Monday, October 25, 2010

Response to Doctor Alexander

Doctor Bruce Alexander’s discussion of Charles Darwin during Thursday’s class was enlightening to say the least, but still open for interpretation. Alexander discussed three areas which Darwin struggled with during his life time, including free will, morality and that humans are not a creation of God, but instead small changes from much simpler organisms. Even with these areas laid out, the section that I found most interesting was about morality and specifically the individual species and group species. Alexander stated that individual organisms go through much slower variation changes then those that live in groups. This is likely due to the fact that in groups animals, and humans, can identify advantageous characteristics, which would be especially important in Darwin’s sexual selection. There is a struggle in humans, according to Alexander, for individual selection, being the biggest and toughest, and group selection, being caring compassionate and so on. Groups of cooperative people are also continually at war with one another, according to Darwin through Alexander.

Even though there is truth to this statement, it has a tremendous impact on variation in humans. If one group is able to exterminate another group of humans, their veritable traits are removed. As well humans, especially in the nobility, wanted to have as pure a bloodline as possible in their offspring. These two situations cause problems as it has been proven that pure breeding of humans can lead to genetic problems. This posses the question then of why do humans still insist on pure breed dogs, horses, cats, and other animals of value. As a group we understand what pure breeding can do as to why we still request that in animals. Beauty is in the eye of the beholder and just because humans think that something is advantageous does not mean that it necessarily is. There is also only so much pure breed mating that can be done until you do run into a multitude of problems, because no matter how many members are part of the population if you are trying to get as pure as possible you will run into issues.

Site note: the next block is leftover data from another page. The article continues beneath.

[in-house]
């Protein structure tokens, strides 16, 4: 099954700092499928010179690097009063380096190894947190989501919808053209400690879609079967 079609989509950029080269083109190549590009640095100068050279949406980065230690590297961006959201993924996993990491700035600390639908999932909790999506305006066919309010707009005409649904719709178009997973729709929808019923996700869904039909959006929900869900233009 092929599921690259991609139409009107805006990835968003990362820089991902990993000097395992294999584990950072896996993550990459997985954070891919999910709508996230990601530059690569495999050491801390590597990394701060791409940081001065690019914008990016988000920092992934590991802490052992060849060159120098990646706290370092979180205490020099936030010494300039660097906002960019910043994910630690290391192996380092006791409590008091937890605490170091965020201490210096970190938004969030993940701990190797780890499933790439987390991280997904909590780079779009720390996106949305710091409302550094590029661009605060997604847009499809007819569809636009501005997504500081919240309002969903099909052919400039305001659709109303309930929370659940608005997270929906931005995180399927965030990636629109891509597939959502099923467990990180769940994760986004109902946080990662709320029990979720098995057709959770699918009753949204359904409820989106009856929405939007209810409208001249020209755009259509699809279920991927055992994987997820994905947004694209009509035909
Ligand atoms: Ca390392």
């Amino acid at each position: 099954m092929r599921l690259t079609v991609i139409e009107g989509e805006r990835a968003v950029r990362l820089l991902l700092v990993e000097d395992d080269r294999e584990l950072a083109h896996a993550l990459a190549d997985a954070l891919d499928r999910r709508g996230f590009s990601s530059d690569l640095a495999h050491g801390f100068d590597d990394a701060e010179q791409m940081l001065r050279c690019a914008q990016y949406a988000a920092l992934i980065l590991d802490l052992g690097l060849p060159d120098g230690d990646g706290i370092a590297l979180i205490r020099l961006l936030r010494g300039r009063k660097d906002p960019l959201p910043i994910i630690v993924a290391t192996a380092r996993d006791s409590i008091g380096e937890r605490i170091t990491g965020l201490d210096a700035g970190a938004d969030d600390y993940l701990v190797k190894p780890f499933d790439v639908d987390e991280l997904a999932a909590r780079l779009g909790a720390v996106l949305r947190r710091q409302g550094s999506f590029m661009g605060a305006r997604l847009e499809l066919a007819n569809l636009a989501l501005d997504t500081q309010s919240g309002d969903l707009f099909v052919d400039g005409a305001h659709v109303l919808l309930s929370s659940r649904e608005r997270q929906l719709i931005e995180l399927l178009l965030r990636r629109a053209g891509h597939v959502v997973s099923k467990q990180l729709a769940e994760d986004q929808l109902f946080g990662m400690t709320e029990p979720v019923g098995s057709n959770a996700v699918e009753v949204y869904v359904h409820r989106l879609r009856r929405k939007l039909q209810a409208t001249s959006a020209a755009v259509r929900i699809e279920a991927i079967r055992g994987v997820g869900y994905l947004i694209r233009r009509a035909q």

1 comment:

  1. It can be noted that the human practice of domestication of animals is tied in with our Adapting the animal-in-question to a human use, and is (generally) very neglectful of what is best for that species of animals. The type of breeding seen in show animals (especially the most domesticated of species: livestock and pets) show this dichotomy on a smaller scale. pets whose lineage is exhaustively analyzed, are typically bred for physical traits that are upheld as being the best and purest by a human judge: from which has led to a wealth of inbreeding and physical problems for a number of species (Hip-problems in German Shepard's and shortened life-spans for a # of heavier dog species, for example). Whereas livestock, particularly horses and cattle, generally are still required to perform some sort of function (beyond simply 'looking good') and as such the breeding criteria typically fall upon these lines and you are now seeing unprecedented cross breeding of species amongst large private and commercial operations as they search for more adaptive and performance orientated variations from which to select for.